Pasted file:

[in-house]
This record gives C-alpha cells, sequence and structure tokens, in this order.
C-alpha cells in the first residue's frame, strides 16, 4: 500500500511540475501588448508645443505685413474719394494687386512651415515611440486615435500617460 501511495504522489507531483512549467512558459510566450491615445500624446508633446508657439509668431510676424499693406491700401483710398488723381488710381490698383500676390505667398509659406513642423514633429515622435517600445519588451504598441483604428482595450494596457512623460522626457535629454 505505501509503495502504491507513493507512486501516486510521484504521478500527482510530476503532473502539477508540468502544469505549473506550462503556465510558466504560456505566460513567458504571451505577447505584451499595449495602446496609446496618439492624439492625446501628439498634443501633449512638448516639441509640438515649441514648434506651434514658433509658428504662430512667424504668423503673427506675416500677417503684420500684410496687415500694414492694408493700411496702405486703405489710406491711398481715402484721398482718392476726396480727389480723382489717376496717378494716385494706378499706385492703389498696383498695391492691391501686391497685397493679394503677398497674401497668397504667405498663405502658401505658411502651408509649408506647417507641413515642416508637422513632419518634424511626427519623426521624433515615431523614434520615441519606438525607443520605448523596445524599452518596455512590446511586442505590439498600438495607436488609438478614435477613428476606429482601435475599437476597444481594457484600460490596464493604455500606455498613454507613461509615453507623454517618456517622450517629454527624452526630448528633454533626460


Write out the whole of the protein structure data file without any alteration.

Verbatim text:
[in-house]
This record gives C-alpha cells, sequence and structure tokens, in this order.
C-alpha cells in the first residue's frame, strides 16, 4: 500500500511540475501588448508645443505685413474719394494687386512651415515611440486615435500617460 501511495504522489507531483512549467512558459510566450491615445500624446508633446508657439509668431510676424499693406491700401483710398488723381488710381490698383500676390505667398509659406513642423514633429515622435517600445519588451504598441483604428482595450494596457512623460522626457535629454 505505501509503495502504491507513493507512486501516486510521484504521478500527482510530476503532473502539477508540468502544469505549473506550462503556465510558466504560456505566460513567458504571451505577447505584451499595449495602446496609446496618439492624439492625446501628439498634443501633449512638448516639441509640438515649441514648434506651434514658433509658428504662430512667424504668423503673427506675416500677417503684420500684410496687415500694414492694408493700411496702405486703405489710406491711398481715402484721398482718392476726396480727389480723382489717376496717378494716385494706378499706385492703389498696383498695391492691391501686391497685397493679394503677398497674401497668397504667405498663405502658401505658411502651408509649408506647417507641413515642416508637422513632419518634424511626427519623426521624433515615431523614434520615441519606438525607443520605448523596445524599452518596455512590446511586442505590439498600438495607436488609438478614435477613428476606429482601435475599437476597444481594457484600460490596464493604455500606455498613454507613461509615453507623454517618456517622450517629454527624452526630448528633454533626460